Vascular Dementia: ‘You Think You’ve Got It Then It Changes’

Image result for Vascular Dementia Cartoon

As I drove Maureen around last night attempting to deal with her Sundowning I saw a second possible enemy: the full moon.  It then struck me that I was probably dealing with double trouble.

Music had created a very positive atmosphere for us both throughout the day and evening.  Our Night Sitter had an early morning baptism of sound before the end of her shift.  We were still going strong listening to UB 40 when Maureen’s Care Coordinator and a colleague arrived almost three hours later.

In the evening we moved to the dining room with Dr Hook on vinyl followed by Nat King Cole.  As the resident DJ either with YouTube or a record player at hand, I use music to tap into Maureen’s emotional memory of good times that we have shared and her teenage years putting records on the family radiogram.

As the evening light began to fade Maureen became restless and I suggested a trip into Cleethorpes.  Once I saw the full moon through the windscreen of our car  I wondered about the wisdom of my suggestion.  When we arrived back home Maureen went into her ‘I don’t live here’ routine and demanded to be taken home.  After a while, I tried to shift her perspective with another car journey and a ‘party piece’ that had worked on previous occasions.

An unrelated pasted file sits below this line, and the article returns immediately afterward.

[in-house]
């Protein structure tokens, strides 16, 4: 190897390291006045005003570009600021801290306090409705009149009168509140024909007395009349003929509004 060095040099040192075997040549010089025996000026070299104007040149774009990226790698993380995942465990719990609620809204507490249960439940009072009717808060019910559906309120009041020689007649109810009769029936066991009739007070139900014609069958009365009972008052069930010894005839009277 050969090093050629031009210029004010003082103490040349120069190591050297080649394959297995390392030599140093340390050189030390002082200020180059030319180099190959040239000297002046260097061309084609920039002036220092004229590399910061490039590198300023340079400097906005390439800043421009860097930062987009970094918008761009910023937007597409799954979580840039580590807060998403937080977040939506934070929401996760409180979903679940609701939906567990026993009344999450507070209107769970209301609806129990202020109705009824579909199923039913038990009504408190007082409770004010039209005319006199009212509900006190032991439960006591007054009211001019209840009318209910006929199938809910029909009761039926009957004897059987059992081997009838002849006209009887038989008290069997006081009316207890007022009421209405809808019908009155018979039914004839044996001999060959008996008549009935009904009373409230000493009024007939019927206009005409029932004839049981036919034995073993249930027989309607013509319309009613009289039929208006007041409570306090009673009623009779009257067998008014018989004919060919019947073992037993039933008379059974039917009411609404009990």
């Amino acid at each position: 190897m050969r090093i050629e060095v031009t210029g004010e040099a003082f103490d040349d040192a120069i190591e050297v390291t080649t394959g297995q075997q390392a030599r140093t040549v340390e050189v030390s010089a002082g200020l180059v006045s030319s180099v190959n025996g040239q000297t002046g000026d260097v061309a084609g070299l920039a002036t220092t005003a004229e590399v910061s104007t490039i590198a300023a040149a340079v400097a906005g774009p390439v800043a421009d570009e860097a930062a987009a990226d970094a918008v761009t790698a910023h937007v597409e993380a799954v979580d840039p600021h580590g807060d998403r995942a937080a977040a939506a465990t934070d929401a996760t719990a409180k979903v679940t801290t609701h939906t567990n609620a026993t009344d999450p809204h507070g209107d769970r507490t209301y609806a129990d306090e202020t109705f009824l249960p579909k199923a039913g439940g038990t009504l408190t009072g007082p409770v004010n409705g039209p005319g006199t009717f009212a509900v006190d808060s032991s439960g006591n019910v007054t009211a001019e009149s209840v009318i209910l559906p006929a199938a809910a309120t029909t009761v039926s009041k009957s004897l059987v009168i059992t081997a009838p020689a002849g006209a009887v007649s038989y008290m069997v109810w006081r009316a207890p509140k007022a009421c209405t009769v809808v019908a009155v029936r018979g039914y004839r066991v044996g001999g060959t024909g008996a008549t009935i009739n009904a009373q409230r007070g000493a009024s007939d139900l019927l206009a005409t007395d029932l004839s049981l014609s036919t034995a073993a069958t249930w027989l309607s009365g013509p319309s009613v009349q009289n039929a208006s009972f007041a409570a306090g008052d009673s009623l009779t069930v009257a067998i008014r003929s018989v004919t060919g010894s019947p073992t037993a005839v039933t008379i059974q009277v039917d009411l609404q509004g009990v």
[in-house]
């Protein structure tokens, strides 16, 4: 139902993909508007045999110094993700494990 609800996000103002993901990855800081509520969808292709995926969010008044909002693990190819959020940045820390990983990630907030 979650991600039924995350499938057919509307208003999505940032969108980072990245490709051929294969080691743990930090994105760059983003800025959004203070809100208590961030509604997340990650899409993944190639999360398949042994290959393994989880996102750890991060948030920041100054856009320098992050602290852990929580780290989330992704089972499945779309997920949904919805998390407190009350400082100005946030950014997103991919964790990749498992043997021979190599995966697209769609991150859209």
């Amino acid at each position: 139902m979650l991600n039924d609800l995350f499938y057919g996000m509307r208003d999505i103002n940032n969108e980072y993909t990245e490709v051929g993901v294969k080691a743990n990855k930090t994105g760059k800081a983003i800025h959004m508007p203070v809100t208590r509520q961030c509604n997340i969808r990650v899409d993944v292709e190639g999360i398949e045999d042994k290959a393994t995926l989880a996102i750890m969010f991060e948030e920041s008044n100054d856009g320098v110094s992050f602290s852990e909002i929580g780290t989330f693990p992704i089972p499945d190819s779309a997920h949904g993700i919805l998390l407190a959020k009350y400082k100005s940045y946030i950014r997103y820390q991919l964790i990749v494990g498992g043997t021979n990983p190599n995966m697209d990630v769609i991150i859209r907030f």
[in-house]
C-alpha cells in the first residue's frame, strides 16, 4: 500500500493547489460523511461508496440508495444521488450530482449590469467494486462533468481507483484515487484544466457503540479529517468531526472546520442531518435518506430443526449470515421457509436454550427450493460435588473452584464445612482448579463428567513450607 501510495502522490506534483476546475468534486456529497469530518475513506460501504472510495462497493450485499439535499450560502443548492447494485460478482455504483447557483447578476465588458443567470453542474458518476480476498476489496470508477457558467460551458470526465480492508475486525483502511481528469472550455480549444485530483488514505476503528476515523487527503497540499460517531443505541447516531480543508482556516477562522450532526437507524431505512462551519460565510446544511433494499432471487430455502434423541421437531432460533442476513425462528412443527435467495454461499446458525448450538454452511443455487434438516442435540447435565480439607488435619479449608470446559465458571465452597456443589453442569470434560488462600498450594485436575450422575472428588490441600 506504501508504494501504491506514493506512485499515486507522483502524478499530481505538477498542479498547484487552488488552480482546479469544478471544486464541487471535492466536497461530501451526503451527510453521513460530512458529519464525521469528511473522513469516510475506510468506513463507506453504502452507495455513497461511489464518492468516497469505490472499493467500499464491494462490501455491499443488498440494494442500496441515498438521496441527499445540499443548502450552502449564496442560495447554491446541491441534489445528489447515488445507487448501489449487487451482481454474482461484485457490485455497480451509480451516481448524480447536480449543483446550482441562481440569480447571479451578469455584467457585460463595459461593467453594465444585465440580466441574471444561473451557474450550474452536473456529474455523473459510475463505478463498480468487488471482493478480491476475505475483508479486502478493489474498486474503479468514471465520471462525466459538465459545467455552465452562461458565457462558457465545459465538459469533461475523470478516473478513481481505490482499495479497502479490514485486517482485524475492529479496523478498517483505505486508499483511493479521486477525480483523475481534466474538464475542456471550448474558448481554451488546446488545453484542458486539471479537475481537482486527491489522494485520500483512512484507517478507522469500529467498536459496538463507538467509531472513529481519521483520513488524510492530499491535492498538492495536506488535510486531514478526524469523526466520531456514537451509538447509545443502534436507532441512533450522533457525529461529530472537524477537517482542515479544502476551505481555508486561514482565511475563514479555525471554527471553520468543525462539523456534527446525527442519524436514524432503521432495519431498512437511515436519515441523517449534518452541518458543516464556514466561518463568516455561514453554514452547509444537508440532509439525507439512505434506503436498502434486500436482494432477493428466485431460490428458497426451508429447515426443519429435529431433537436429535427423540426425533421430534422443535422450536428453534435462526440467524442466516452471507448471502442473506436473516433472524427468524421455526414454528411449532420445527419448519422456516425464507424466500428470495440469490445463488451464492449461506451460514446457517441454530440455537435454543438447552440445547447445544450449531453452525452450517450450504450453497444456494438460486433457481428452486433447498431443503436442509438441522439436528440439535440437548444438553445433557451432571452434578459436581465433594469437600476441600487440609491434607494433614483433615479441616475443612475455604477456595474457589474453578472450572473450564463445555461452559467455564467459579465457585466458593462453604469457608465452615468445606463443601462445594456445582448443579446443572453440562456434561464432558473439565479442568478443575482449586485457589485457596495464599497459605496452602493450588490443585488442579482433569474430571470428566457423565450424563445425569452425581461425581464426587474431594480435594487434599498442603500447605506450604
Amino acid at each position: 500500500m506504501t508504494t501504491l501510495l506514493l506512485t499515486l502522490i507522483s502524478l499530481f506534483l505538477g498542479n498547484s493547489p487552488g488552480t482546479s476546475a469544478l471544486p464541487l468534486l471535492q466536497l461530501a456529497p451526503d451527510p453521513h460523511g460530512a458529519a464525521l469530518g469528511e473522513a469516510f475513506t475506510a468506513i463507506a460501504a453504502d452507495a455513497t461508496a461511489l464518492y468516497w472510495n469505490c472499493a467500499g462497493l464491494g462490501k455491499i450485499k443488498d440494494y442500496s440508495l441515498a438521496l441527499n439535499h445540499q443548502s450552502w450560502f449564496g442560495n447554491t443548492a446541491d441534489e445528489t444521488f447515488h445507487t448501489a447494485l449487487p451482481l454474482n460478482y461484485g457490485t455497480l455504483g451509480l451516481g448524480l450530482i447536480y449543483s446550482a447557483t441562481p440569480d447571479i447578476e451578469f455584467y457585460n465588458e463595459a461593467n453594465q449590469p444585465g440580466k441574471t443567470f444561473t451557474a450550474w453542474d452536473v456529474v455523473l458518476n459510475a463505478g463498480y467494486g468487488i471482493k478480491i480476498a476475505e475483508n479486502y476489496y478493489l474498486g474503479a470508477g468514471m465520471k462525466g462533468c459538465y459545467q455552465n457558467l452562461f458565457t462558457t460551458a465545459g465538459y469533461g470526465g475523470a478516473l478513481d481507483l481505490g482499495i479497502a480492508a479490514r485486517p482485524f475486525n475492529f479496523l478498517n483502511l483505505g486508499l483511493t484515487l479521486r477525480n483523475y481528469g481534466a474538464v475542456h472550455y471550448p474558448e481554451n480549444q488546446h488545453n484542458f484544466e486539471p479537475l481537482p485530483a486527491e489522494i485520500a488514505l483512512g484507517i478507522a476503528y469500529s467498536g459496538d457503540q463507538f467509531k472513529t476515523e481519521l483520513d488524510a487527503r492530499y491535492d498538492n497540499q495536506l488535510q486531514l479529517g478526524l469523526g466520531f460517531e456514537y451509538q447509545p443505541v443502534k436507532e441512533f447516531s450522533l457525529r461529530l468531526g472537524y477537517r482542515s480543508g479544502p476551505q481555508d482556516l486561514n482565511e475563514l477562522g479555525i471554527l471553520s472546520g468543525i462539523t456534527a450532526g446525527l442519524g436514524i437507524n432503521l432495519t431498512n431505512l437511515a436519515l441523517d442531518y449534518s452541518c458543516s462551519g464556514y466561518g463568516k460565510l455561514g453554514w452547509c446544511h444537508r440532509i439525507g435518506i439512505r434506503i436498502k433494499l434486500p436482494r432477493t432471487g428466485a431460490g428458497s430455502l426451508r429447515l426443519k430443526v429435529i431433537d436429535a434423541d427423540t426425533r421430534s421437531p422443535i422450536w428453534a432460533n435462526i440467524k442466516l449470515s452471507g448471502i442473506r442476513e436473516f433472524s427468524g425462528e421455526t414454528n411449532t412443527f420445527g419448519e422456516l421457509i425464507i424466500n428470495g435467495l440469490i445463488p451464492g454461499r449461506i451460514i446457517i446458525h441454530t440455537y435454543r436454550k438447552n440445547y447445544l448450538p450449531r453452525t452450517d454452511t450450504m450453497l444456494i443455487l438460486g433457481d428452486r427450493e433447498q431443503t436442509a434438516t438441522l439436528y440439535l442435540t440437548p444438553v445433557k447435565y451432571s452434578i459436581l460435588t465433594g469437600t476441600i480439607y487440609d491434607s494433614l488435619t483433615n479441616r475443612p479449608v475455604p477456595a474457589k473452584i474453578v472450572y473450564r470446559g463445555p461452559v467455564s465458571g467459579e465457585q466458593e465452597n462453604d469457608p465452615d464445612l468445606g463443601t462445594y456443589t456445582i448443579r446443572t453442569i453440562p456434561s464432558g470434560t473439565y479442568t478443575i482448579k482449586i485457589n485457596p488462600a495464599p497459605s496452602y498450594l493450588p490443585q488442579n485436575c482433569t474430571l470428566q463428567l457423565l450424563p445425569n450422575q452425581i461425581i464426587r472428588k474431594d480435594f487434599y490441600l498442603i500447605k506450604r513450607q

I think Maureen went along with my ‘party piece’  thinking her ‘trickster’ was just up to another prank saying he had ‘just returned from work’.  It may have been the cold night air that led me to give her insufficient time to forget I had dropped her off a few minutes earlier.  However, it did give me a few minutes to escape from the vitriol of being an untrustworthy geezer who was always kidnapping women!

As a DJ I can always pick them: those tunes that will tap into positive periods of Maureen life:  When it comes to other aspects of her presentation it’s trial and error.   Sometimes my party pieces do the trick at others they add substance to her rhetoric that I’m mentally ill and up to no good.  However,  when the going gets really tough and nothing seems to have any impact I’m consoled by the words of Maureen’s Care Coordinator: ‘with vascular dementia you think you’ve got it then it changes’.

Postscript:

Maureen’s Care Coordinator often tells me ‘you are not a robot’.  With no disrespect to her I think I prefer a ‘machine’ analogy:

References linked to today’s post:  

David SheardFeelings

 Oliver SacksMusic Therapy

Brown University: the benefits of personalised music for residents with dementia in Nursing Homes

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About Remember Me

I am a retired adult educator. My wife had a stroke in February 2014 and now has mixed dementia. Her recovery from stroke has been exceptional apart from 50% loss of peripheral vision and vascular damage. 'Dharma For Dementia' is my approach to being Maureem's Care Partner: it aims to end the suffering of 'Prescribed Disengagement' (Swaffer) .
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